Ok. I was left with questions. First, this sounds like erotica – how is it a classic? Second, as a trained librarian I immediately wondered if the librarian part was essential to the story. Third, does she really have sex with a bear? Then I became even more intrigued when I discovered I couldn’t get this book digitally but only in print AND it’s out of print in the US so it’s far cheaper to purchase it abroad and have it sent here. So, now that I got this book from the UK and read it (in one weekend), let me answer these questions for you.

First, I wouldn’t call this erotica. The point, in spite of the murmurings about it, is absolutely not about sex with a bear, whereas in erotica, the point is the sex. I in all honesty would say this is a book about burnout. Lou is an archivist who is in a rut. When the nameless Institute she works for sends her to this estate that has been left to them to inventory their materials, her time in nature and her experiences with the locals (yes, including Bear), reveals her massive burnout to her.

She wondered by what right she was there, and why she did what she did for a living. And who she was.

(pg 93)

Second, I would definitely say the librarian part is essential to the story. Librarianship is a feminized profession. This book was first published in 1976. It is an exploration of what it means to be a working woman and how the world views working women, even when our work is performed outside of the public’s eye (perhaps especially when our work is performed outside of the public’s eye). I also thought this book does an excellent job of showing how even though librarianship is a feminized profession, those in the positions of greatest power within libraries and archives are men. Lou’s boss is a man, and this is relevant to her negative work experience.

Third, does she actually have sex with a bear? Ok, slight spoiler warning here. There is no penetration. She tricks the bear to go down on her. That’s it. I didn’t find it particularly shocking, but I’m a millennial from the internet generation that grew up with the internet urban legend about the woman with the dog and the peanut butter so. I viewed the transgressive act with Bear as serving two purposes. First, Lou has a tendency toward self-sabotage, self-loathing, and self-punishment. I think transgressing in this way makes her see how she’s transgressing against herself and her own soul in other ways and makes her refind her own sense of self. Second, I think it’s important to note that at the beginning of the book an Indigenous woman named Lucy kind of hands off the caretaking of Bear to Lou. At the end of the book, she hands the caretaking back to Lucy. I view this as an acknowledgement that just because you can do something doesn’t mean you should. It doesn’t mean it’s your life calling. There are other interesting takes on this as a commentary on colonialism, which I also think are valid.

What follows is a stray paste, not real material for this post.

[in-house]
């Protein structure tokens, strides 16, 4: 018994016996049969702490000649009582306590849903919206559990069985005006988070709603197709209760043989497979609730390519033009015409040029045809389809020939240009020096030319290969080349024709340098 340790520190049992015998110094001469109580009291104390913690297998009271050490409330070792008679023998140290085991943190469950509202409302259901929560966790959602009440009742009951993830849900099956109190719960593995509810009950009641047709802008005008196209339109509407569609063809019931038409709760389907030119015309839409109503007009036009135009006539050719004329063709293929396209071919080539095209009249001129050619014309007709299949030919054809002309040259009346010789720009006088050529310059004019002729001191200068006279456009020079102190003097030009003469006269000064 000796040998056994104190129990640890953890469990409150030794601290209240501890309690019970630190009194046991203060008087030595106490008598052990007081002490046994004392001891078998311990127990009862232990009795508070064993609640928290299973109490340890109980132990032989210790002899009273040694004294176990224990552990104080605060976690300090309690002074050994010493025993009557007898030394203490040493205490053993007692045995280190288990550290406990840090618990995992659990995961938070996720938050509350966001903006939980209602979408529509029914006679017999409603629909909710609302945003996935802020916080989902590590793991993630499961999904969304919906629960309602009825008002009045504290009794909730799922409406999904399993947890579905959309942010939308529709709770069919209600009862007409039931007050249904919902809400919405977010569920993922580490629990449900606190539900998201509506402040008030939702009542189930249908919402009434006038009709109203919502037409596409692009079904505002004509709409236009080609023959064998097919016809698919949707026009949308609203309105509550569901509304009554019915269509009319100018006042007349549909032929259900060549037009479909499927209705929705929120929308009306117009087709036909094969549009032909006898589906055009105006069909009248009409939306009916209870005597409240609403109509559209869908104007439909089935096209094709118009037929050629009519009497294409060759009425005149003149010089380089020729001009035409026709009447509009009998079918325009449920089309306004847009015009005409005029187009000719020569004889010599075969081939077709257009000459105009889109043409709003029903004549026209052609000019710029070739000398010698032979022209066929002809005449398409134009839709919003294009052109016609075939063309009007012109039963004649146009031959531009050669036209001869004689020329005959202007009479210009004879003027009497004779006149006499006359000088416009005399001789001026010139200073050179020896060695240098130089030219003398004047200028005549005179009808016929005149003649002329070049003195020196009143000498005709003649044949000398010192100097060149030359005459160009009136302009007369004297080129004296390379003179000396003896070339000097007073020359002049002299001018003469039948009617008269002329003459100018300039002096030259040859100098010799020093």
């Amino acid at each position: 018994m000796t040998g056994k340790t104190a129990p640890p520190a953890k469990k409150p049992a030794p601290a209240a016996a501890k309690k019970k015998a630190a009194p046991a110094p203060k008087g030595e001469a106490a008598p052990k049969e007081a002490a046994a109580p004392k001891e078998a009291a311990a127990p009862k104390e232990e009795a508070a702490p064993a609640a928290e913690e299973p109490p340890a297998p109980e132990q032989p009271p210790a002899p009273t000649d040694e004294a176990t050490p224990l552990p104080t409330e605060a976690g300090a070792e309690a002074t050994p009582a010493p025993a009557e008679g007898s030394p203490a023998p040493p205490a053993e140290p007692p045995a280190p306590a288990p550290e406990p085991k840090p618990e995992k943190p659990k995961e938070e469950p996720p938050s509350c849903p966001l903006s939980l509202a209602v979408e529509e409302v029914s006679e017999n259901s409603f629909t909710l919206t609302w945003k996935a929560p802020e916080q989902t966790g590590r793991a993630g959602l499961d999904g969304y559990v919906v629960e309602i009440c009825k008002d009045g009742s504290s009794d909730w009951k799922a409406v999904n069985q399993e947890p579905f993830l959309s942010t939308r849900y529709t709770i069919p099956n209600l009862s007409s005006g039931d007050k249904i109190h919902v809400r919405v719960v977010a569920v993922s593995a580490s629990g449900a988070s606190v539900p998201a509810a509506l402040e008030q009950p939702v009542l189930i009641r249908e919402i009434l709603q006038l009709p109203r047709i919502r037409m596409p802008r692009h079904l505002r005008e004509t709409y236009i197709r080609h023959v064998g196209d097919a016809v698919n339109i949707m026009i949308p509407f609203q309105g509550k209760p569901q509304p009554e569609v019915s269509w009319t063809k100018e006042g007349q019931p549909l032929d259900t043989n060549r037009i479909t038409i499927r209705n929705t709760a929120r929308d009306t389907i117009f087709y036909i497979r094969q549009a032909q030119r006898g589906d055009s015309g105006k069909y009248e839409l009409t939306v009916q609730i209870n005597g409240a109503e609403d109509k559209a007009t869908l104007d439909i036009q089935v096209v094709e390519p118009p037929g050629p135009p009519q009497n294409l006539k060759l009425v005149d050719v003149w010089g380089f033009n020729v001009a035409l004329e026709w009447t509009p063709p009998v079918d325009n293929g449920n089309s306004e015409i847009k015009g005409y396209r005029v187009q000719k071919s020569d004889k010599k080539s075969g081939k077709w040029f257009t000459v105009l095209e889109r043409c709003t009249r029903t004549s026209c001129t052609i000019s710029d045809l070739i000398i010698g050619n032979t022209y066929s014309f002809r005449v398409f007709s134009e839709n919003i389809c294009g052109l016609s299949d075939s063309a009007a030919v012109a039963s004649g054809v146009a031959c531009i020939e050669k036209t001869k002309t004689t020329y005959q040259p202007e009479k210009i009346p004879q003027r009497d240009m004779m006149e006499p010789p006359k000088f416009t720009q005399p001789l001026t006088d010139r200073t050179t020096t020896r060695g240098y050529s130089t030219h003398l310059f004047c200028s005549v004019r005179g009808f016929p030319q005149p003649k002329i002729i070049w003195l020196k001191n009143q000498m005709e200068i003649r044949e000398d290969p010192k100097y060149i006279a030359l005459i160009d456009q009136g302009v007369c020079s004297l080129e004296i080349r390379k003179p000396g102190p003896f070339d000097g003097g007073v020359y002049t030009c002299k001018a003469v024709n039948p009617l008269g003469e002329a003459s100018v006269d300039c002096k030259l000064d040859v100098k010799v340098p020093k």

So do I see why this is a Canadian classic? Yes, absolutely. The whole story oozes Canada from the juxtaposition of the wilderness with the city to the entwining of European and local history to the acknowledgment of the realness and relevance of local Indigenous peoples. (These peoples are not of the past but are of the present, something I think Canadian literature often does a better job with than US literature).

I thought I was going to read this book and laugh at it, kind of like how folks on book-tok are laughing about the ice planet barbarians right now. Instead, I found a unique story about a woman’s time in the semi-wilderness and how it makes her confront her burnout and how her career is a poor fit for her. How her life setup is causing her to transgress and how that needs to change. A shocking way to get the point across? Perhaps. But an important point nonetheless.